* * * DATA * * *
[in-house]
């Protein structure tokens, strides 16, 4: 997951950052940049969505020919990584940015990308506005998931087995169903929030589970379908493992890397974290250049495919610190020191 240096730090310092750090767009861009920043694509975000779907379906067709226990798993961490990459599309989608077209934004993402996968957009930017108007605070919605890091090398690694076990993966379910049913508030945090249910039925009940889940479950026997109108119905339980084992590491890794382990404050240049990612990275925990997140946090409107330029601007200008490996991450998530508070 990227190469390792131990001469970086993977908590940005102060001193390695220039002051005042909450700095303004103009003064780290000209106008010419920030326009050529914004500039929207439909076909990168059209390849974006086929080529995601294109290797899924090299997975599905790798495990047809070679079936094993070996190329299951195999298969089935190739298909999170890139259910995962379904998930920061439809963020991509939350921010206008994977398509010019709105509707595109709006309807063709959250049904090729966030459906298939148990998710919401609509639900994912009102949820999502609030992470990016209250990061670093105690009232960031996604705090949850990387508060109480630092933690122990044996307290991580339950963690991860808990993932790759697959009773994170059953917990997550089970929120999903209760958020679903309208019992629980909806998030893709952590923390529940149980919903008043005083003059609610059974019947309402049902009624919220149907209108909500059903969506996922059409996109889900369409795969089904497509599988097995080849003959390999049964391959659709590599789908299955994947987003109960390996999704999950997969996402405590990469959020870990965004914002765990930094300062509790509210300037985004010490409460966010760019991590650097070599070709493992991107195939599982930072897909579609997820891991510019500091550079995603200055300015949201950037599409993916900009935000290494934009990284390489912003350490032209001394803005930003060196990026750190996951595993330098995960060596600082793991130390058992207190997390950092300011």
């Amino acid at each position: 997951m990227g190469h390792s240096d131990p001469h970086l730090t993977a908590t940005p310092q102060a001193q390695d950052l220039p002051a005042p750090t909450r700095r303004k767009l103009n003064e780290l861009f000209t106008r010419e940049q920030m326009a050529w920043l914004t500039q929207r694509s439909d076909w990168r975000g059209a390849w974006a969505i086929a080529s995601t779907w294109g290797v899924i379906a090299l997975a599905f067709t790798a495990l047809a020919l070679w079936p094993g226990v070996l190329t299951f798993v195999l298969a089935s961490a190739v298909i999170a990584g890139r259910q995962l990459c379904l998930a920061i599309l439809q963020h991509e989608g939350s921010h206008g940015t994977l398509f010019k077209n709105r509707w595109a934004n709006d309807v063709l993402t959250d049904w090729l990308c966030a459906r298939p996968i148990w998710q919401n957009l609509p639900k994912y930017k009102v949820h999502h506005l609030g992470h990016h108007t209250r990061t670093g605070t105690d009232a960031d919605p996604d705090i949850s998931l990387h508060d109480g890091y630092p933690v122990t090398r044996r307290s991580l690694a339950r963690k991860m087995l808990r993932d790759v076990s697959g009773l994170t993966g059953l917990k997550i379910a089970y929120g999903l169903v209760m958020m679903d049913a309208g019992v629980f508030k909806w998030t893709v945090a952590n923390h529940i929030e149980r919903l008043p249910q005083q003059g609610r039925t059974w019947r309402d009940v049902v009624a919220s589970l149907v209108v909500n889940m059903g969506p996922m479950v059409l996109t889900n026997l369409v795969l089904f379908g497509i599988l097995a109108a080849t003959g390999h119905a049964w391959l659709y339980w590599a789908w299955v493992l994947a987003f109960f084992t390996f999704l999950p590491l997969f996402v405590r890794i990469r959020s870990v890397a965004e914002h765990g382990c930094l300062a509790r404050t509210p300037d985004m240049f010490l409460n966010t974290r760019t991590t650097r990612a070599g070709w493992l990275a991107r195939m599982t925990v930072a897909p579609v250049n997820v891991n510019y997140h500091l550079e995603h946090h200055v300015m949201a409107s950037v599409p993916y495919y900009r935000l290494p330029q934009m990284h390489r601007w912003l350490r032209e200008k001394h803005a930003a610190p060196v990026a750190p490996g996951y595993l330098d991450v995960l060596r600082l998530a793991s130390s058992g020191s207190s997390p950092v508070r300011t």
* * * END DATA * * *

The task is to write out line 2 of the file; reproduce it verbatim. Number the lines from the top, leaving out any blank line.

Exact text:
């Protein structure tokens, strides 16, 4: 997951950052940049969505020919990584940015990308506005998931087995169903929030589970379908493992890397974290250049495919610190020191 240096730090310092750090767009861009920043694509975000779907379906067709226990798993961490990459599309989608077209934004993402996968957009930017108007605070919605890091090398690694076990993966379910049913508030945090249910039925009940889940479950026997109108119905339980084992590491890794382990404050240049990612990275925990997140946090409107330029601007200008490996991450998530508070 990227190469390792131990001469970086993977908590940005102060001193390695220039002051005042909450700095303004103009003064780290000209106008010419920030326009050529914004500039929207439909076909990168059209390849974006086929080529995601294109290797899924090299997975599905790798495990047809070679079936094993070996190329299951195999298969089935190739298909999170890139259910995962379904998930920061439809963020991509939350921010206008994977398509010019709105509707595109709006309807063709959250049904090729966030459906298939148990998710919401609509639900994912009102949820999502609030992470990016209250990061670093105690009232960031996604705090949850990387508060109480630092933690122990044996307290991580339950963690991860808990993932790759697959009773994170059953917990997550089970929120999903209760958020679903309208019992629980909806998030893709952590923390529940149980919903008043005083003059609610059974019947309402049902009624919220149907209108909500059903969506996922059409996109889900369409795969089904497509599988097995080849003959390999049964391959659709590599789908299955994947987003109960390996999704999950997969996402405590990469959020870990965004914002765990930094300062509790509210300037985004010490409460966010760019991590650097070599070709493992991107195939599982930072897909579609997820891991510019500091550079995603200055300015949201950037599409993916900009935000290494934009990284390489912003350490032209001394803005930003060196990026750190996951595993330098995960060596600082793991130390058992207190997390950092300011």